I knew a foreigner in the astronomy department at the university here who was a "post-postdoc" independent researcher. How could she have her own office in the astronomy department as an independent researcher?

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    Surely the allocation of office space is at the discretion of the department/faculty, rather than there being a universal rule that tenured staff get offices but postdocs don't. My undergrad university had very little space and couldn't offer all staff members their own offices, whereas the university I went to for postgrad had plenty of office space, enough that I had my own desk for the duration of my postgrad research. Moreover, there's no such thing as a post-postdoc. Perhaps there was some other reason she had an office, e.g., working for someone senior.
    – Jangari
    Commented Apr 19, 2014 at 7:12
  • Universities generally give offices to visiting researchers, so I guess her situation was similar to that of a visiting researcher, except that she wasn't actually visiting 'from' anywhere else.
    – Tara B
    Commented Apr 19, 2014 at 21:21
  • I have an office of my own at the university where I study. And I didn't even begin my PhD yet!
    – mmh
    Commented Apr 19, 2014 at 21:23

2 Answers 2


Many universities offer positions with titles such as "research professor" or "staff scientist" or other similar titles. These all indicate the same basic phenomenon: a researcher who is generally supported by "soft money" (In other words, a position subject to sufficient funding), but who is otherwise more or less "permanent" staff. Such scientists may or may not have their own dedicated office space, depending upon overall space constraints within the department and within their boss's research group.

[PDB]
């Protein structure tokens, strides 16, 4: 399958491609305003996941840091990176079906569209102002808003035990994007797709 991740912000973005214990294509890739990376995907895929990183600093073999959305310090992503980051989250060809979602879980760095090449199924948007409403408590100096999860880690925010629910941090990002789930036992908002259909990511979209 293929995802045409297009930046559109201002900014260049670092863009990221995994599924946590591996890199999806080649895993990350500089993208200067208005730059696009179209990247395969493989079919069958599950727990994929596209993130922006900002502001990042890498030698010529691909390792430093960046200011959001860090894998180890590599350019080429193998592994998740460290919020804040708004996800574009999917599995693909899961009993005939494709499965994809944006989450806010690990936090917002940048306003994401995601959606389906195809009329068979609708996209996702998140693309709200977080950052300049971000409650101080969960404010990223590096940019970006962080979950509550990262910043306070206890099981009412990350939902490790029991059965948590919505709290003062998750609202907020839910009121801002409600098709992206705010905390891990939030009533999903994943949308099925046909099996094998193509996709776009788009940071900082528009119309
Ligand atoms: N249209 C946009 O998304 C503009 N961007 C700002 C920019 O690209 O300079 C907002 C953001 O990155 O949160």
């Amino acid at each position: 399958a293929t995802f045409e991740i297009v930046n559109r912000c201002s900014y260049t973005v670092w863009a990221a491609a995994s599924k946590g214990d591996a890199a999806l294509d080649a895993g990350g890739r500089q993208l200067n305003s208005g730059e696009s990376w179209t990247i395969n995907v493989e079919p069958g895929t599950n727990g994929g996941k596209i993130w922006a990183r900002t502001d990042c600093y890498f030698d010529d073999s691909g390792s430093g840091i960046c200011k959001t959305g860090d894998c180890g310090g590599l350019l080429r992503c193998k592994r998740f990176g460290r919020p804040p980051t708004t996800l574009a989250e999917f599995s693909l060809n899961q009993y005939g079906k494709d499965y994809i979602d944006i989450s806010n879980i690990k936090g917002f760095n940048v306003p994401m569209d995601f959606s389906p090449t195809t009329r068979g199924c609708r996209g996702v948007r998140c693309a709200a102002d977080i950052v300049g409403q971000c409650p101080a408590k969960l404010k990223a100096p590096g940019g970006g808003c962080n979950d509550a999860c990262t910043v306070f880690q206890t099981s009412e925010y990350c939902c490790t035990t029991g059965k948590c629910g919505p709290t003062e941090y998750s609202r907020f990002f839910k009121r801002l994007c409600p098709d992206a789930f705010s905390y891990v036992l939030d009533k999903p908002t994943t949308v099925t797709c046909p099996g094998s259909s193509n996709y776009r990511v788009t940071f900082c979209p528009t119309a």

Such possibilities depend a lot on recommendations and past achievements of such a researcher.

If one is a real scientist with good publications and good, interesting project, not only office space, but also laboratory access and resources like access to the supercomputing facility may be provided.

Most obvious, a researcher may be supported by his home institution (industrial or educational) and would not require also salary for the project.

The similar situation may also result from various funding schemes that allow to obtain the initial grant for a position easily, but make progressively difficult to extend it over time, regardless of achievements like publications. In such cases some researchers actually work for free for a limited time in institutions that are no longer able to employ them, to finish everything properly.


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